The proposed prayer amendment to our Constitution will do nothing for our problems. On the contrary, it will simply create unneeded controversy. Today, in a public school, a student can pray when he or she feels it necessary, as long as it does not interfere with the academic day. The praying student will not be breaking any laws if he or she wishes to pray before lunch or before a test. The lack of a prayer amendment is not a loss of religious freedom for the religious, but a loss of an unjust right for the religious to push their prayers on everyone else.
First of all, the amendment is supposed to be a "voluntary" prayer so everyone does not have to participate in it. But how voluntary will the school prayer be, say in an elementary school or even in a high school, when there will be peer pressure, teacher and administrative pressure, and pressure from the parents to participate in the prayers with the other kids? Not to mention the pressure the non-praying student will feel if he or she knows the Constitution of the United States sanctions such an amendment. Also, how do you think a religious teacher, who is excited about the new prayer amendment, will look at or even grade a non-praying student? Will the non-praying student be treated fairly or will there be some prejudice aimed at a non-praying student? Pushing a prayer on school children at their ages, that is of course coercive because of the pressures, will not help alleviate any of our school problems. Our real problems in our public schools are the young pregnancies, guns and crime among other things. Our problems can be attacked better by emphasizing responsibility at the home where the child can be taught the difference between right and wrong. Then, the school can exemplify the home morality teachings with their secular teachings, and help rear the children toward the right direction.
Second of all, if the Congressmen who want to push this prayer amendment want to truly help our country, they will do so by taking decisive action in the interest of the people. If those Congressmen think that the young school children can pray us out of our school plight, well, to sum it up, they are terribly mistaken. What can help us out are beneficial reforms and policy-making on their part. Of course, parents, teachers, etc. need to do their share of instilling good morals in the children. Only by the devoted efforts of all can we rise from our current plight in our schools.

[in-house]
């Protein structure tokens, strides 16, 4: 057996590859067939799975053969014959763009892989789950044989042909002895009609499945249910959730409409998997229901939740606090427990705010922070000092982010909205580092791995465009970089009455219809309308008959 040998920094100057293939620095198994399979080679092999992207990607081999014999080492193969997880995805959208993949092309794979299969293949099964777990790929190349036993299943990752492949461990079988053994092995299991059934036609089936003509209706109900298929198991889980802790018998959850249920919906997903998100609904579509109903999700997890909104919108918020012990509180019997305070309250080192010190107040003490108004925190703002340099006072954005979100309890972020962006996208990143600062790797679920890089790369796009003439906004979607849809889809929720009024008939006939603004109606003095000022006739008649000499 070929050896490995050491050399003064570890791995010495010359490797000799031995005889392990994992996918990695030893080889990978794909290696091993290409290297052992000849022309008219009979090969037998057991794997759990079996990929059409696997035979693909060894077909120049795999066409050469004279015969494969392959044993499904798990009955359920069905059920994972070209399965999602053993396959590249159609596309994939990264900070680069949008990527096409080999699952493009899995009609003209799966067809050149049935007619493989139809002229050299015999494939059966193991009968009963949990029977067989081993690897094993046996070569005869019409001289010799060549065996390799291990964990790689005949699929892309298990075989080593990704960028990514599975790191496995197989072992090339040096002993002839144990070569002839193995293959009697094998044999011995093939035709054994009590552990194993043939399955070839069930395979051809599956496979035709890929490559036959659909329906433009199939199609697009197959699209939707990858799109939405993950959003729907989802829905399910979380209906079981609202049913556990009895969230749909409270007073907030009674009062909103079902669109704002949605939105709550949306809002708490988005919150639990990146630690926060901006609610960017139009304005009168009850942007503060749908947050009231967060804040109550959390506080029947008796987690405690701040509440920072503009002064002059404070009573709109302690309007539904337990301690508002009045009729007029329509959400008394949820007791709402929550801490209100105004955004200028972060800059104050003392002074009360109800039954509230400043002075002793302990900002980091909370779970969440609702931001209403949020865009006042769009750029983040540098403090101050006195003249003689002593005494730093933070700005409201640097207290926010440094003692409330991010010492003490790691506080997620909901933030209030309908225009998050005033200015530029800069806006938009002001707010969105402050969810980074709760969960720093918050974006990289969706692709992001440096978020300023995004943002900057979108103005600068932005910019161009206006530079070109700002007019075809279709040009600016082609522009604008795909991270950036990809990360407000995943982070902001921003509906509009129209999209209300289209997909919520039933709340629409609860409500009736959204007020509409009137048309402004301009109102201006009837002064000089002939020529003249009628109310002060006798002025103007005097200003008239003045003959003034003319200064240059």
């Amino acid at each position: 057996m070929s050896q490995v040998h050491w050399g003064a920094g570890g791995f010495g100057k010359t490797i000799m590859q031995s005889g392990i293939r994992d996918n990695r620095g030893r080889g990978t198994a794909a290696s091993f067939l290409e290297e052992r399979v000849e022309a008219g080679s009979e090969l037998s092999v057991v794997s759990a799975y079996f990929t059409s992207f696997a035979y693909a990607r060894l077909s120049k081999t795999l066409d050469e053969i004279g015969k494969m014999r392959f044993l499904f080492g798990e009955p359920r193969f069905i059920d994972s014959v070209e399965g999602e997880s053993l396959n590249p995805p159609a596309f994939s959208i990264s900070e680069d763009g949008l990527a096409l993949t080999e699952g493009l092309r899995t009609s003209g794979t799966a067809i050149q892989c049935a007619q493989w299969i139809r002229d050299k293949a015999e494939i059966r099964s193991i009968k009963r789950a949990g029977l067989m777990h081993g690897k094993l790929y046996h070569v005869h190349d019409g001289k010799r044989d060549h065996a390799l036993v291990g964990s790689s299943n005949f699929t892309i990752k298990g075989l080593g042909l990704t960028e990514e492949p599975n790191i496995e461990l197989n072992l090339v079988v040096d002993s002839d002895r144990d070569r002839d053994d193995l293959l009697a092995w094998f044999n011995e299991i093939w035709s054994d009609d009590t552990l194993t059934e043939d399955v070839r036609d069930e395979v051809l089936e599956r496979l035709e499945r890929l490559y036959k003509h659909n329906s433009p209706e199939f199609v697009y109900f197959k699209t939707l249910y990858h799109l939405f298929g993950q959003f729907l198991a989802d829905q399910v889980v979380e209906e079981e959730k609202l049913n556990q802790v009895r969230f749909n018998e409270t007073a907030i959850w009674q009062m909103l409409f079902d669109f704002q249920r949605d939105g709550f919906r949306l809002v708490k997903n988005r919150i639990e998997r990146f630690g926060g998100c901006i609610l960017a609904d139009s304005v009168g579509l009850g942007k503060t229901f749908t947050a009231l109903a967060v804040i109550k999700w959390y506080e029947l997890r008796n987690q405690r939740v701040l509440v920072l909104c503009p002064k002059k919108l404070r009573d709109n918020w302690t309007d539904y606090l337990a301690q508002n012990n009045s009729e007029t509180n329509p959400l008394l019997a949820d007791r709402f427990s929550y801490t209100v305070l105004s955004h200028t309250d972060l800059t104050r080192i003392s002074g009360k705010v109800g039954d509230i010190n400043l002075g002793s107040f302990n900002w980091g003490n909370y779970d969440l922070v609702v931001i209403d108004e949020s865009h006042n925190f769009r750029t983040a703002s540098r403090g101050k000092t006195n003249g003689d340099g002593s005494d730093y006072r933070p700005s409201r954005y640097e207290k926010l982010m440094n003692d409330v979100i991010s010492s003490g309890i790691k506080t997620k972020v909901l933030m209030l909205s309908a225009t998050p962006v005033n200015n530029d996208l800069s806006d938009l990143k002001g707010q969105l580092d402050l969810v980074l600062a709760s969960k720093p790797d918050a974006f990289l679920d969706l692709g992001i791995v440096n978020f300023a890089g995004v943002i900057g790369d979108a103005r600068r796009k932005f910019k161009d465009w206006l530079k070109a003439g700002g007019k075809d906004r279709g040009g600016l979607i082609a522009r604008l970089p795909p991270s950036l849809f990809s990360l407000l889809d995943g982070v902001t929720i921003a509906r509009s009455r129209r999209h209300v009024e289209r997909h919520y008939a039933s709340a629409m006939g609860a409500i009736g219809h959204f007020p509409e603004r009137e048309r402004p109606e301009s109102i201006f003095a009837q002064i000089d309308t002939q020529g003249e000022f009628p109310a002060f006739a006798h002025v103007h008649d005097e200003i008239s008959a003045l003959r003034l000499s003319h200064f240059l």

Lastly, what about the rights of the non-Christians? Who do you think will be leading the prayers, and to whose god? Of course, it will be the Christians who will be leading the prayers directed to their god. Hypothetically speaking, how do you think a Christian will feel if a Muslim leads the prayers, facing toward Mecca, five times a day to their god Allah? Well, most likely, that would not happen because in our country the dominant religion is Christianity. Many religious people, whether they are Christians, Muslims or Hindus, have different reasons for praying, pray differently and pray to different gods. We do not need to coerce all our religious to pray a certain way. Furthermore, what about the people who are free from religion and its doctrines? What about the rights of those people? How do you think an atheist or agnostic will feel being coerced to pray to a god? A proposed prayer amendment will not help our problems but simply move our attention from our real problems. We live in a multi-cultural, multi-faith society, and because of this not everyone prays the Christian way or even prays at all. We do not need to alienate the non-Christians and the nonreligious by coercing their kids to pray in our public schools.
Harold M. Manriquez Jr.
History and Classics Junior
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